As tricky as facing off against several Bowsers in a random course can be, it's a great way of refreshing decades-old content to make it feel like a new challenge all over again. Similar to how seeking out opponent fodder changes your course approach, dealing with different enemies in unfamiliar environments creates variety in a way perhaps only the Mario Maker games have done previously. These unique challenges alter each course's rhythm, warping your sense of muscle memory and course layout knowledge to intelligently generate a slightly different experience each time you jump into Super Mario Bros. 35.
In the absence of extra lives, Super Mario Bros. 35 finds an alternative use for coins in the form of random item power-ups. As soon as you collect 20 coins, you can press X to bank them in return for an item decided by fate. This could be a Mushroom or Fire Flower power-up, the limited invincibility-inducing Star, or a POW Block that clears the screen of enemies. While the random allocation of items puts you at the whims of chance, you create your own luck to a degree by collecting enough coins to have multiple rolls of the metaphorical ? Block.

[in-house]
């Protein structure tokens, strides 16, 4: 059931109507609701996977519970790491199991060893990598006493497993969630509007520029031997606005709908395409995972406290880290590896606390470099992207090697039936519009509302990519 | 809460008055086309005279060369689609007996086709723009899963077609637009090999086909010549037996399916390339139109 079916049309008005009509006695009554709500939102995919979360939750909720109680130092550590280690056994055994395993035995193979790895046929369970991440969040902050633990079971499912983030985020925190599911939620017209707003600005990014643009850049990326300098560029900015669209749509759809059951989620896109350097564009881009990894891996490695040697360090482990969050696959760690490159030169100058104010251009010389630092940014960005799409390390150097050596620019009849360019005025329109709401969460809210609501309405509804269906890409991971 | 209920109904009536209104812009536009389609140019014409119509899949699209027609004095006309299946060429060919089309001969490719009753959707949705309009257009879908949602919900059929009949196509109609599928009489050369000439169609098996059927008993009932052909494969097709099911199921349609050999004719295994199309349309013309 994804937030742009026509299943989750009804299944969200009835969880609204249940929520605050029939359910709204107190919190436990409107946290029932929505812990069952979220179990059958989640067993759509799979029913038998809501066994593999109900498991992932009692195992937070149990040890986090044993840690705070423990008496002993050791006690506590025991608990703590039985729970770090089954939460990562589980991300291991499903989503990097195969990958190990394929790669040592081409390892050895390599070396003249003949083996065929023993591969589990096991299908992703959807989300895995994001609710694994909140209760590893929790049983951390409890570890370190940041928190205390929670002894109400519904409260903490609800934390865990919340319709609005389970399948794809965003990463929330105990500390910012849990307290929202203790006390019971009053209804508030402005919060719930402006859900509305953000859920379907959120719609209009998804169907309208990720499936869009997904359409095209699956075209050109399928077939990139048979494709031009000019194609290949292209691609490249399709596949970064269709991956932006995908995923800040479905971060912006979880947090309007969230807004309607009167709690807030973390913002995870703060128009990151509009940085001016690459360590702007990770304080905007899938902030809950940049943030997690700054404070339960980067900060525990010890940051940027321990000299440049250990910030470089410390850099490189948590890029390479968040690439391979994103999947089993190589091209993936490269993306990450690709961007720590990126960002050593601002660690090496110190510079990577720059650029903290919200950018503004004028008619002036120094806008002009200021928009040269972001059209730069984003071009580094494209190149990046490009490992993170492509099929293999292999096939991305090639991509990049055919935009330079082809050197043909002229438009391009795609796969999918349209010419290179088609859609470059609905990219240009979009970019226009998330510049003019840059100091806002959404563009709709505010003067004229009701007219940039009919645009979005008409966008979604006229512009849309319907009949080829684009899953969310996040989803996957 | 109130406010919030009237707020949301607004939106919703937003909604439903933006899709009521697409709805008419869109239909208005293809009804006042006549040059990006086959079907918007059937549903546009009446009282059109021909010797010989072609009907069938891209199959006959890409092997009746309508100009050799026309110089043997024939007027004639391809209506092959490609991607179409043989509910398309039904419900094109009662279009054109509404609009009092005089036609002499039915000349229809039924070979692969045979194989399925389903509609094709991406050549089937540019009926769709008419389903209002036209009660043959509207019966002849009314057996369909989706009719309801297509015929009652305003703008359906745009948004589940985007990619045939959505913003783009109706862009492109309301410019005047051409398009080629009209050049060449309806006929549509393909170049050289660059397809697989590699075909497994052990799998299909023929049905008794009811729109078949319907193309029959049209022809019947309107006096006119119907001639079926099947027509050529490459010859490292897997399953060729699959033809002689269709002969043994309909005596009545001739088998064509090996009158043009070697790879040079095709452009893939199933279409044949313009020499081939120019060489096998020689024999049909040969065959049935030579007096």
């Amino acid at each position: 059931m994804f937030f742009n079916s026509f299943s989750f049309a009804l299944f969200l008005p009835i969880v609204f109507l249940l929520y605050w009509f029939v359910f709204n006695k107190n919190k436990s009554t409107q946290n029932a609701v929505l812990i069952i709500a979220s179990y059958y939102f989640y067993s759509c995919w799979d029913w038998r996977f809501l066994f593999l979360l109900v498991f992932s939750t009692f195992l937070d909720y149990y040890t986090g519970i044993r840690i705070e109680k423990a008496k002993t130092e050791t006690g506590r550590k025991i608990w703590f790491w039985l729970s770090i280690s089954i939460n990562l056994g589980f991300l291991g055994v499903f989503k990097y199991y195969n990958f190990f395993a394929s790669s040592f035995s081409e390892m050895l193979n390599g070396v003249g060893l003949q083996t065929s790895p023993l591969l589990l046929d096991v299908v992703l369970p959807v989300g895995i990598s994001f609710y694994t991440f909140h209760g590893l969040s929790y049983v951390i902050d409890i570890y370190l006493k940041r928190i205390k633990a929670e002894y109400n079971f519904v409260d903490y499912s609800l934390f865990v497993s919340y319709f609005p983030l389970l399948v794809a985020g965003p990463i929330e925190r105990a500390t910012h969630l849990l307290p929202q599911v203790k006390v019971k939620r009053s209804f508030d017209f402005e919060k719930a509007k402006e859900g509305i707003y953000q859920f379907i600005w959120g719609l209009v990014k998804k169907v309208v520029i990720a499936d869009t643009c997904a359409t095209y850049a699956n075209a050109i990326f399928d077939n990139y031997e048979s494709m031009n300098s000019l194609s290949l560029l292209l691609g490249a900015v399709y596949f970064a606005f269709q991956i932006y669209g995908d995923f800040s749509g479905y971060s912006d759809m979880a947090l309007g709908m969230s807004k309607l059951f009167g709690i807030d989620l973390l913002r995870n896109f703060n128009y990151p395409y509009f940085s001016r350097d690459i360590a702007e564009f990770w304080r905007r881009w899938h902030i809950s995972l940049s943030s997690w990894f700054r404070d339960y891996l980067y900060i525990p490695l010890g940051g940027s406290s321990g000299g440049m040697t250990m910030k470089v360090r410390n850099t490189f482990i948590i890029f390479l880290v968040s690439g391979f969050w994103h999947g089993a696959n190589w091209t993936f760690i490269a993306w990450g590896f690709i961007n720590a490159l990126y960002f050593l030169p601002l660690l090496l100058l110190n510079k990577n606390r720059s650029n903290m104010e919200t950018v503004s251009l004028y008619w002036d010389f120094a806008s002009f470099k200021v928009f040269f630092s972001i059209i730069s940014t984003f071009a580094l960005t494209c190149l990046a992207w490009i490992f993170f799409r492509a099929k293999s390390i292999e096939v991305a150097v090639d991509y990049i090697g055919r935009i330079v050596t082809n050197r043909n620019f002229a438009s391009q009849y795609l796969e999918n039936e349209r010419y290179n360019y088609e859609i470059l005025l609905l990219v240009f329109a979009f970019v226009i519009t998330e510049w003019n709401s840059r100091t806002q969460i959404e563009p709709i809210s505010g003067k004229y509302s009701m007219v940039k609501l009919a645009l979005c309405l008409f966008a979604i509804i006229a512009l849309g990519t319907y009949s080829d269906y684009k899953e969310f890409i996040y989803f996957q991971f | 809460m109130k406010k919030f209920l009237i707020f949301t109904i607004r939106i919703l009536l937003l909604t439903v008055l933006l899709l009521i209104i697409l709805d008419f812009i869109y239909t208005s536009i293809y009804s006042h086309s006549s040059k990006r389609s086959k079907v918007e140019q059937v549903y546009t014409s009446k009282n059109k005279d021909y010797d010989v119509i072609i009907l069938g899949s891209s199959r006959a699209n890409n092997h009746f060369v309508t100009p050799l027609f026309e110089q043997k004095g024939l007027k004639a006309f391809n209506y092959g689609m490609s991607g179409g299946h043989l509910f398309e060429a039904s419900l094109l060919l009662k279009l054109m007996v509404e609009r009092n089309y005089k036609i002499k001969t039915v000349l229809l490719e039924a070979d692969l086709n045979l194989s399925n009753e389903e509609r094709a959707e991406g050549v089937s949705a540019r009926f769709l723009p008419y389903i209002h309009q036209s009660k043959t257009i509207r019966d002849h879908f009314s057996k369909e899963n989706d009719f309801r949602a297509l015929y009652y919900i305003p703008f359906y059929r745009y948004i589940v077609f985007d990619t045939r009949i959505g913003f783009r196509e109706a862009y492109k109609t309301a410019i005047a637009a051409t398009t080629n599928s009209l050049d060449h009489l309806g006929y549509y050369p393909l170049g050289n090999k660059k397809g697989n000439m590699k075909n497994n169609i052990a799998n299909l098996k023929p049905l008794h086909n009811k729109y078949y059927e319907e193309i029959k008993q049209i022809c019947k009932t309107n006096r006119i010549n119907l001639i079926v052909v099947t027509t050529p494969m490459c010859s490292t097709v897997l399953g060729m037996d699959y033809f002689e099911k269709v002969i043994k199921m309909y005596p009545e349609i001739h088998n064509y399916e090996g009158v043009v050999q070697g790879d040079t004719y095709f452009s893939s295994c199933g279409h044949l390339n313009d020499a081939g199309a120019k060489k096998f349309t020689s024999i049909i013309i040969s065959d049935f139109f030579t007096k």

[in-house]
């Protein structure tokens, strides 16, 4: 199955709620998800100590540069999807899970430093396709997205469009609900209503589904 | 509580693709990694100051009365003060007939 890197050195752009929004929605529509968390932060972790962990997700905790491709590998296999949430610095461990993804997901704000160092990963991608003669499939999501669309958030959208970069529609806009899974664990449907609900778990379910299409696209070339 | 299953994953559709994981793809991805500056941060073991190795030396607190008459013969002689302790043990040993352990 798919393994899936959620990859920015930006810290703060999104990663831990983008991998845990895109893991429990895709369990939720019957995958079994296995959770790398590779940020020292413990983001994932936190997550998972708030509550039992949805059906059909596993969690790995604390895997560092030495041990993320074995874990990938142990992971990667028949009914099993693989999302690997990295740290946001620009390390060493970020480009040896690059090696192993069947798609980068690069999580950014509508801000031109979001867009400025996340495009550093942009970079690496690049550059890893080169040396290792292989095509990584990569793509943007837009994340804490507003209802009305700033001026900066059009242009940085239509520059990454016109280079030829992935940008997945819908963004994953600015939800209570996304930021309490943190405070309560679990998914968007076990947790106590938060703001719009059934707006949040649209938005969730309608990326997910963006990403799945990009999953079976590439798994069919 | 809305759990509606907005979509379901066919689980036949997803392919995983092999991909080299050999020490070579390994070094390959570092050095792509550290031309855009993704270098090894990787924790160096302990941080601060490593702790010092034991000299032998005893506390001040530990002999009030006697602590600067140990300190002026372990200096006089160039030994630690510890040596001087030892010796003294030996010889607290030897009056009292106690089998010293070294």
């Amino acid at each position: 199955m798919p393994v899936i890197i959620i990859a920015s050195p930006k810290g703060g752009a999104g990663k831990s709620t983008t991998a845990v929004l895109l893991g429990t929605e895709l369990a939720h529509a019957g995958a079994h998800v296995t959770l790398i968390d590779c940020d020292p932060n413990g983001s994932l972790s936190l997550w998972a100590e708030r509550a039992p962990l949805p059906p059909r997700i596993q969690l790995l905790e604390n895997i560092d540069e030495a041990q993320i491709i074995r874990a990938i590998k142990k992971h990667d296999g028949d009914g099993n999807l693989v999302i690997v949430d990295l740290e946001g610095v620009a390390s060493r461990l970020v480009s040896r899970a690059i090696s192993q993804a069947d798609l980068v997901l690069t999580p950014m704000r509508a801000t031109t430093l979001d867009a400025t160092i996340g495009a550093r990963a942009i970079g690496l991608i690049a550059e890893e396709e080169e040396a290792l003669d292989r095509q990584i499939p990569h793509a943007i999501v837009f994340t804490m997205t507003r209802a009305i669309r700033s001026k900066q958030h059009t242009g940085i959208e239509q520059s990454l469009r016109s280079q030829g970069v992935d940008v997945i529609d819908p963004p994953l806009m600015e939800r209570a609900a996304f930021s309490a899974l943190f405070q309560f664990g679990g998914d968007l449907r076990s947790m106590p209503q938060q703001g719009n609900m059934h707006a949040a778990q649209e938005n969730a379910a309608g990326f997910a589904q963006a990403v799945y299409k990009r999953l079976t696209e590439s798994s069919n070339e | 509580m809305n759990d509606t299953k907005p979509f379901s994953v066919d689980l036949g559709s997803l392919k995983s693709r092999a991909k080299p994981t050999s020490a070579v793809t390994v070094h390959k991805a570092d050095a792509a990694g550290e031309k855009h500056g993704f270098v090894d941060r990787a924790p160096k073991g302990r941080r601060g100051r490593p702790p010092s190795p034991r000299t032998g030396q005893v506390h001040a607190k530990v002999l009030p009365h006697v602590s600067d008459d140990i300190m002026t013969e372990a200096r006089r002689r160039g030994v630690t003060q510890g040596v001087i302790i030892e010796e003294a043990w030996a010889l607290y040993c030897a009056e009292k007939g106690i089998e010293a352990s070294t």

From many angles, Super Mario Bros. 35 is a very different beast to the many Mario platformers you know and love--which is simultaneously a strength and a weakness. Survivability reigns supreme over speed, which often rewards slower play to the detriment of excitement, particularly during each round's final moments.
The beginning to middle stages of each round are by far the most exhilarating as you dash through courses while dodging the many nefarious characters invading your game. Ironically, Super Mario Bros. 35 slows down significantly when the music speeds up to signal that only five players remain, and even more so when it becomes a duel against the sole other Mario standing between you and victory. This is because it's often best to play conservatively, focusing on just trying to survive rather than be aggressive. Although some one-on-one battles I had were tense and exciting standoffs where we both took risks, the majority of my wins came from dull, drawn-out attritional affairs where instead of feeling like I had won, it felt more like my opponent had lost. These final showdowns drag due to the fact that courses keep randomly cycling through with no end in sight--playing through 1-1 yet again doesn't make for a grandstand finish. Unlike other games occupying the battle royale space, Super Mario Bros. 35 lacks a definitive tiebreaker element that increases the stakes in order to encourage aggressive play and make late-game moments more exciting.